Stressed Out? Tired? PCOS May Be the Cause

Sure, everyone gets tired at some point. No matter where you are in life, be it in school, working on your career, or taking care of your family, the daily tasks that you are expected to complete can add up. This does not necessarily mean that you have a health issue; it may simply mean that you have a lot on your plate. However, for many women, fatigue is a symptom of Polycystic Ovarian Syndrome.

PCOS (Polycystic Ovarian Syndrome) is a condition that stems from a hormonal imbalance. Women with this condition have an excessive amount of male hormones in their system, resulting in many changes in their body. Because each person is different, the ways in which the symptoms of this illness manifest themselves vary from one woman to the next, making it very difficult for many doctors to come to a certain diagnosis. Despite this fact, PCOS (Polycystic Ovarian Syndrome) is a very real and very dangerous condition if not treated.

Fatigue is one of the more prominent warning signs for this disorder, as it is one that women who suffer from this illness feel on a daily basis. Staying awake and alert relies upon the endocrine system, which calls upon the capabilities of the pituitary and adrenal glands, in addition to the pancreas and reproductive organs. Due to the influx of male hormones, the endocrine system of women with PCOS (Polycystic Ovarian Syndrome) does not work properly, resulting in exhaustion even when you really have not exerted yourself.

One of the key players in both of these issues is insulin resistance. When insulin resistance occurs cells do not accept insulin, resulting in an excess of glucose in the blood stream. Because all of the systems of the body are connected in one way or another, this ultimately leads to many of the symptoms of PCOS (Polycystic Ovarian Syndrome), including fatigue and weight gain.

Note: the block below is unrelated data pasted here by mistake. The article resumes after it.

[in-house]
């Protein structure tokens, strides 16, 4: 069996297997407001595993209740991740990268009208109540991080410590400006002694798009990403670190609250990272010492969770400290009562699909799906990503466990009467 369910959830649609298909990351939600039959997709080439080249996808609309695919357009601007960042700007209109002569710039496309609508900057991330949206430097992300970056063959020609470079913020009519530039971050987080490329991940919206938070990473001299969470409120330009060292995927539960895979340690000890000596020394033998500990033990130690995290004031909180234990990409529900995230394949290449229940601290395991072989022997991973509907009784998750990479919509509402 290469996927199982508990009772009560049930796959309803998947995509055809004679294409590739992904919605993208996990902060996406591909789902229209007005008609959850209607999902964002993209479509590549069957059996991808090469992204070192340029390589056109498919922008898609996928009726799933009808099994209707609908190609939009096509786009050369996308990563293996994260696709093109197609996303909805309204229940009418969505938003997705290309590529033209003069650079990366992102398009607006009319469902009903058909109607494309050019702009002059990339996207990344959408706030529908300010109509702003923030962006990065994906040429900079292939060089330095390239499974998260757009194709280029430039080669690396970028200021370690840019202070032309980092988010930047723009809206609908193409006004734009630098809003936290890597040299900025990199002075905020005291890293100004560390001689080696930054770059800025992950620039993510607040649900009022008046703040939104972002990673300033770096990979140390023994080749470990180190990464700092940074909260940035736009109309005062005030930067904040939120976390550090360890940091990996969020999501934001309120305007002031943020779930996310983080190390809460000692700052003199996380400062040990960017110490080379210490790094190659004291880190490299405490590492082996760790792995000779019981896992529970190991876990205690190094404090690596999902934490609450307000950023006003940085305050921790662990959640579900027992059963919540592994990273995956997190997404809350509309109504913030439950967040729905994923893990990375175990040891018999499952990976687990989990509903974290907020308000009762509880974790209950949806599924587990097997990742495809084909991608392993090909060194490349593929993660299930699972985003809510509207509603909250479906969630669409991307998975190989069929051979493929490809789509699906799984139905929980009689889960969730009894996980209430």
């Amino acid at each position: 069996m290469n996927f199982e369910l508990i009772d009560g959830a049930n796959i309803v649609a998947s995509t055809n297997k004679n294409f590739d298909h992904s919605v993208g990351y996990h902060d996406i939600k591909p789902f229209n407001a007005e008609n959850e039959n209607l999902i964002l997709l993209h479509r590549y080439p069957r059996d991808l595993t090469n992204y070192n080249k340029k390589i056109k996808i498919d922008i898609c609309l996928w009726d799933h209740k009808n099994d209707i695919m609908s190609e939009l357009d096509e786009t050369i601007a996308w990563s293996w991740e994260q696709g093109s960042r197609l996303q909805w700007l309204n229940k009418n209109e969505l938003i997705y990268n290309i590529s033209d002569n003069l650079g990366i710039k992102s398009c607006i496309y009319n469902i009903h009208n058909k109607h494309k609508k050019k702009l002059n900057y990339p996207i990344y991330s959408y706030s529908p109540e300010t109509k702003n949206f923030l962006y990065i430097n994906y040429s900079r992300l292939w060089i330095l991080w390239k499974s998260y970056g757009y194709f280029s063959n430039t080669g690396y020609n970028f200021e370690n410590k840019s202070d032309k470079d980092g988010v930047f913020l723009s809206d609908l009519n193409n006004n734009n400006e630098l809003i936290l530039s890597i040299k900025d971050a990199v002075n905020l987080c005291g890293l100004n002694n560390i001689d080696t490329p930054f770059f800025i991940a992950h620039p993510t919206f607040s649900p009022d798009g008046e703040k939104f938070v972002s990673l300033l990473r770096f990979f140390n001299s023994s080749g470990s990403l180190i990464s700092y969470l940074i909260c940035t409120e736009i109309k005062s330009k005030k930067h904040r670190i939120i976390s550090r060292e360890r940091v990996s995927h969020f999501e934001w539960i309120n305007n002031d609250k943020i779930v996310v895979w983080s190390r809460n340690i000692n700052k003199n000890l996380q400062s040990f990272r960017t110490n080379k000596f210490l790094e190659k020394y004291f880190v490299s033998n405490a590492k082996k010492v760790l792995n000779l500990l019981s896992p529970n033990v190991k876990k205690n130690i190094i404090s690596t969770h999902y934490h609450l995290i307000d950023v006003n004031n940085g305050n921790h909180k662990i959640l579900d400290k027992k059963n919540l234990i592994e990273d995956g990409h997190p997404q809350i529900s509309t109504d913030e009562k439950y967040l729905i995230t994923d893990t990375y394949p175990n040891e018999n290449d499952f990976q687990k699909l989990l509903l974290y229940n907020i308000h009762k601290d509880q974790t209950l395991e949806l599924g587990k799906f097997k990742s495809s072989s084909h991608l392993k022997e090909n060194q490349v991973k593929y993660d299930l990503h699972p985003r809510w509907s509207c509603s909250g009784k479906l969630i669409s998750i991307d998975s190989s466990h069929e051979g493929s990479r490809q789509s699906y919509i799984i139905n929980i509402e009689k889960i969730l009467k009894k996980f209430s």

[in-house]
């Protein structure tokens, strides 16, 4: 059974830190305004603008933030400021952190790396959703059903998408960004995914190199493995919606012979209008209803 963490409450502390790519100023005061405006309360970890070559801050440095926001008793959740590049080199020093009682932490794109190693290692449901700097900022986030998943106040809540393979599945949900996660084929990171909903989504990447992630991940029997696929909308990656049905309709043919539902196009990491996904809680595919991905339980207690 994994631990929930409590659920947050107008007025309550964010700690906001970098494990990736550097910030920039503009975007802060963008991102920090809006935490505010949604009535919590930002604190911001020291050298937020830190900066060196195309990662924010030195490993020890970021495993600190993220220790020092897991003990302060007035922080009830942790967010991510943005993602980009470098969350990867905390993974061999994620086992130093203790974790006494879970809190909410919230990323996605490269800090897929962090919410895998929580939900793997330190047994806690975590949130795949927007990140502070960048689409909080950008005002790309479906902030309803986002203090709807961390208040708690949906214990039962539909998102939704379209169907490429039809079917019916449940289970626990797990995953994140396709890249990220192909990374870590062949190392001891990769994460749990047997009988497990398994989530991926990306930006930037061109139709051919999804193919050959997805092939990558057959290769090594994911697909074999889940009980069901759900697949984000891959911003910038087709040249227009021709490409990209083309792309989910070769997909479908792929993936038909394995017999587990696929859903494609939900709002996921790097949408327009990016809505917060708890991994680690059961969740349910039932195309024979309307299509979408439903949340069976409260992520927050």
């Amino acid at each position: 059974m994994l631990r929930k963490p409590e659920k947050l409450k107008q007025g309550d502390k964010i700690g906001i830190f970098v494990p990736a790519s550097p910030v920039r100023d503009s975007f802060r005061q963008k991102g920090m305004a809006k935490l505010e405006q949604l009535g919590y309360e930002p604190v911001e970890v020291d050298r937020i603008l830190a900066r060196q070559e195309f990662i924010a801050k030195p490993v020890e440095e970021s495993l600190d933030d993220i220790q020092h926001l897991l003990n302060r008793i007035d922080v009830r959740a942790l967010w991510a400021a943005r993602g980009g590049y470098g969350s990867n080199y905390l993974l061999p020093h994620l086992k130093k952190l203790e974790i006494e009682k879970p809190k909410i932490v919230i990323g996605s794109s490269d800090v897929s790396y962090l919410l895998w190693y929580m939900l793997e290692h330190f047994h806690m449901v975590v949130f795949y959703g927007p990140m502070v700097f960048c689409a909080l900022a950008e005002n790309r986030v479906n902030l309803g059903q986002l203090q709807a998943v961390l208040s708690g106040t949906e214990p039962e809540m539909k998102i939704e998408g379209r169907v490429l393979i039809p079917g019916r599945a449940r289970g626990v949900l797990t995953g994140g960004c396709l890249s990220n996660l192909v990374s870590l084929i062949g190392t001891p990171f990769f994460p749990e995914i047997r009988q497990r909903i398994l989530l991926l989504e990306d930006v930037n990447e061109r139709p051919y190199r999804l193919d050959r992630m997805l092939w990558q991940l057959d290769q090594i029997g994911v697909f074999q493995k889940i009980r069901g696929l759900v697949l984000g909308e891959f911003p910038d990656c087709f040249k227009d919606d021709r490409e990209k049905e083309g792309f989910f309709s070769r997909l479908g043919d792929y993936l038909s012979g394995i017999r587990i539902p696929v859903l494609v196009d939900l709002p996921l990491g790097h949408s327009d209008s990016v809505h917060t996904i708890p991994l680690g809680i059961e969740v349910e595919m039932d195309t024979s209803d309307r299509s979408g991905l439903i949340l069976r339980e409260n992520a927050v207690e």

Stress, then, is another important factor in both fatigue and PCOS (Polycystic Ovarian Syndrome), as it trips the fight or flight mechanism and floods the body with hormones, including cortisol. Cortisol is great in the right amount, as it facilitates the fight or flight response and allows the body to function properly; however, when too much of this hormone is released, it can contribute to the havoc that insulin resistance has created. This being said, it is no wonder that women who suffer from PCOS (Polycystic Ovarian Syndrome) are greatly affected by stress.

To improve the health of women with this condition, natural treatments have been produced. These treatments have been shown to help improve the health of these women while also reversing the affects of Polycystic Ovarian Syndrome. Doing so, though, requires a commitment to treatment and the ability to make positive lifestyle changes, such as eating from a specified list of nutritional guidelines and incorporating more exercise into your routine. Also, treatment encompasses the addition of several vitamin and mineral supplements to help the body become healthier. By following through with this treatment, many women have found success in alleviating the fatigue that plagues them!

To learn more about the subjects of stress and Polycystic Ovarian Syndrome (PCOS), and how it could be affecting your energy levels, visit us on the web at www.insulitehealth.com.

Insulite Health, a Boulder, Colorado USA based company, is committed to reversing Insulin Resistance – a potentially dangerous imbalance of blood glucose and insulin. Scientific research has revealed that this disorder can be a primary cause of excess weight gain and obesity, plus Pre-Diabetes and Type 2 Diabetes. Insulin Resistance can also underlie the cluster of increased risk factors for cardiovascular damage called Metabolic Syndrome (Syndrome X) as well as PCOS (Polycystic Ovarian Syndrome) – a major source of serious diseases as well as heartbreaking female infertility.

Recognizing that there are millions of people who need this kind of systematic approach to reversing insulin resistance, Insulite Health has, developed systems to address the underlying causes of metabolic syndrome, polycystic ovarian syndrome (PCOS), excess weight/obesity, pre-diabetes and type 2 diabetes.

For more information about Insulin Resistance and research links to the National Center for Biotechnology Information (NCBI), PubMed Health, GenBank and more visit us at www.pcos.com.

Could the symptoms you are suffering with be PCOS? Click the headline below to take the PCOS Test and find out!

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